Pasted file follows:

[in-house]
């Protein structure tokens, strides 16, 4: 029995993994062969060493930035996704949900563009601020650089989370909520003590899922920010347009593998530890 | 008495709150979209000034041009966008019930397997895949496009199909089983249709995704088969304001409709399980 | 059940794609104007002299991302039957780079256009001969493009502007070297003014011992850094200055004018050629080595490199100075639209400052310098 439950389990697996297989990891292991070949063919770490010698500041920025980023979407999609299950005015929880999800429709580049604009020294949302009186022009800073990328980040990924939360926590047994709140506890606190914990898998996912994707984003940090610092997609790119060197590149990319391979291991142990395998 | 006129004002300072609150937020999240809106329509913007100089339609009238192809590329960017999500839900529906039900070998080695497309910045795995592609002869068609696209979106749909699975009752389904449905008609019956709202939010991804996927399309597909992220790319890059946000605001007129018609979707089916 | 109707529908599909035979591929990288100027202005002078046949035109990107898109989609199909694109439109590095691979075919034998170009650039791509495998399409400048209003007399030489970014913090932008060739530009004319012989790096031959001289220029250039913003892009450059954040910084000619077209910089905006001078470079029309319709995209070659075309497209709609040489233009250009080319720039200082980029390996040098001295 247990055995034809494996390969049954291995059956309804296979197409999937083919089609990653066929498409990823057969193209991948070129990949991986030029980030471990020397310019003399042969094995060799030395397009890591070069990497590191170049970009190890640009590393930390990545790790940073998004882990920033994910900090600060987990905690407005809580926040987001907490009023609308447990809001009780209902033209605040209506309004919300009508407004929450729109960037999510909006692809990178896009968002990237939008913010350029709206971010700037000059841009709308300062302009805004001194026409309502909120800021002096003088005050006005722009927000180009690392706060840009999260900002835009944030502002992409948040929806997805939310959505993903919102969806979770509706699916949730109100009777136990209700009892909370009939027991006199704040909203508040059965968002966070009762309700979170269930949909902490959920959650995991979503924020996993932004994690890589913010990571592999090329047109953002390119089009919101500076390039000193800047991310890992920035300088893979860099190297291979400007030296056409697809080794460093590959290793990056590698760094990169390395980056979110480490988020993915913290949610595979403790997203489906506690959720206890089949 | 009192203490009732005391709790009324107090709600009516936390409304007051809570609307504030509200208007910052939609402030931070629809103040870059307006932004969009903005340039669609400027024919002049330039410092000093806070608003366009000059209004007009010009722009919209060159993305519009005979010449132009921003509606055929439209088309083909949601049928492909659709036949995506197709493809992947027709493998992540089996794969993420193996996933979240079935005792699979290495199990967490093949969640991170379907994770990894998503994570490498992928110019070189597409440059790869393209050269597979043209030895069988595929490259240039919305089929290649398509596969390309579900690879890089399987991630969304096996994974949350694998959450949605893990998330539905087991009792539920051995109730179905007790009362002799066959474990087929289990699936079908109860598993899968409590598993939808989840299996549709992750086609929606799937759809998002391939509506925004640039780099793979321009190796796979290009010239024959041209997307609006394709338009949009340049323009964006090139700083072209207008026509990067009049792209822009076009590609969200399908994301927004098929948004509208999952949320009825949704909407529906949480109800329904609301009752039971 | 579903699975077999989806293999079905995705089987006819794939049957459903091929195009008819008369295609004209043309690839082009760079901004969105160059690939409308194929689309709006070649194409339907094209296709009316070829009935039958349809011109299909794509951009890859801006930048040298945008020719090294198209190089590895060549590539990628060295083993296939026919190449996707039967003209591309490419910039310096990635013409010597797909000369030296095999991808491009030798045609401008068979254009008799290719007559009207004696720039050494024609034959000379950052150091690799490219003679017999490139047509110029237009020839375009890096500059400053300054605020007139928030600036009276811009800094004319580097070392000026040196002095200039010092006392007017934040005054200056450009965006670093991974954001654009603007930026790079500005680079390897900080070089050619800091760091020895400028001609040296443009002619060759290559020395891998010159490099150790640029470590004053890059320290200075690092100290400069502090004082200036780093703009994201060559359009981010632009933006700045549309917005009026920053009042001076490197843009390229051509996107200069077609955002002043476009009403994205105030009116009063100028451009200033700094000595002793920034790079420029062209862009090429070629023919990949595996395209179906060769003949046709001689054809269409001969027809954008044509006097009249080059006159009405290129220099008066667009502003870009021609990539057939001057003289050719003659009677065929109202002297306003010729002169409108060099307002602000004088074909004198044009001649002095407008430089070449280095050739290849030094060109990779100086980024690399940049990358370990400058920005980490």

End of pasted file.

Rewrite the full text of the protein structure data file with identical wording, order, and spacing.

[in-house]
């Protein structure tokens, strides 16, 4: 029995993994062969060493930035996704949900563009601020650089989370909520003590899922920010347009593998530890 | 008495709150979209000034041009966008019930397997895949496009199909089983249709995704088969304001409709399980 | 059940794609104007002299991302039957780079256009001969493009502007070297003014011992850094200055004018050629080595490199100075639209400052310098 439950389990697996297989990891292991070949063919770490010698500041920025980023979407999609299950005015929880999800429709580049604009020294949302009186022009800073990328980040990924939360926590047994709140506890606190914990898998996912994707984003940090610092997609790119060197590149990319391979291991142990395998 | 006129004002300072609150937020999240809106329509913007100089339609009238192809590329960017999500839900529906039900070998080695497309910045795995592609002869068609696209979106749909699975009752389904449905008609019956709202939010991804996927399309597909992220790319890059946000605001007129018609979707089916 | 109707529908599909035979591929990288100027202005002078046949035109990107898109989609199909694109439109590095691979075919034998170009650039791509495998399409400048209003007399030489970014913090932008060739530009004319012989790096031959001289220029250039913003892009450059954040910084000619077209910089905006001078470079029309319709995209070659075309497209709609040489233009250009080319720039200082980029390996040098001295 247990055995034809494996390969049954291995059956309804296979197409999937083919089609990653066929498409990823057969193209991948070129990949991986030029980030471990020397310019003399042969094995060799030395397009890591070069990497590191170049970009190890640009590393930390990545790790940073998004882990920033994910900090600060987990905690407005809580926040987001907490009023609308447990809001009780209902033209605040209506309004919300009508407004929450729109960037999510909006692809990178896009968002990237939008913010350029709206971010700037000059841009709308300062302009805004001194026409309502909120800021002096003088005050006005722009927000180009690392706060840009999260900002835009944030502002992409948040929806997805939310959505993903919102969806979770509706699916949730109100009777136990209700009892909370009939027991006199704040909203508040059965968002966070009762309700979170269930949909902490959920959650995991979503924020996993932004994690890589913010990571592999090329047109953002390119089009919101500076390039000193800047991310890992920035300088893979860099190297291979400007030296056409697809080794460093590959290793990056590698760094990169390395980056979110480490988020993915913290949610595979403790997203489906506690959720206890089949 | 009192203490009732005391709790009324107090709600009516936390409304007051809570609307504030509200208007910052939609402030931070629809103040870059307006932004969009903005340039669609400027024919002049330039410092000093806070608003366009000059209004007009010009722009919209060159993305519009005979010449132009921003509606055929439209088309083909949601049928492909659709036949995506197709493809992947027709493998992540089996794969993420193996996933979240079935005792699979290495199990967490093949969640991170379907994770990894998503994570490498992928110019070189597409440059790869393209050269597979043209030895069988595929490259240039919305089929290649398509596969390309579900690879890089399987991630969304096996994974949350694998959450949605893990998330539905087991009792539920051995109730179905007790009362002799066959474990087929289990699936079908109860598993899968409590598993939808989840299996549709992750086609929606799937759809998002391939509506925004640039780099793979321009190796796979290009010239024959041209997307609006394709338009949009340049323009964006090139700083072209207008026509990067009049792209822009076009590609969200399908994301927004098929948004509208999952949320009825949704909407529906949480109800329904609301009752039971 | 579903699975077999989806293999079905995705089987006819794939049957459903091929195009008819008369295609004209043309690839082009760079901004969105160059690939409308194929689309709006070649194409339907094209296709009316070829009935039958349809011109299909794509951009890859801006930048040298945008020719090294198209190089590895060549590539990628060295083993296939026919190449996707039967003209591309490419910039310096990635013409010597797909000369030296095999991808491009030798045609401008068979254009008799290719007559009207004696720039050494024609034959000379950052150091690799490219003679017999490139047509110029237009020839375009890096500059400053300054605020007139928030600036009276811009800094004319580097070392000026040196002095200039010092006392007017934040005054200056450009965006670093991974954001654009603007930026790079500005680079390897900080070089050619800091760091020895400028001609040296443009002619060759290559020395891998010159490099150790640029470590004053890059320290200075690092100290400069502090004082200036780093703009994201060559359009981010632009933006700045549309917005009026920053009042001076490197843009390229051509996107200069077609955002002043476009009403994205105030009116009063100028451009200033700094000595002793920034790079420029062209862009090429070629023919990949595996395209179906060769003949046709001689054809269409001969027809954008044509006097009249080059006159009405290129220099008066667009502003870009021609990539057939001057003289050719003659009677065929109202002297306003010729002169409108060099307002602000004088074909004198044009001649002095407008430089070449280095050739290849030094060109990779100086980024690399940049990358370990400058920005980490």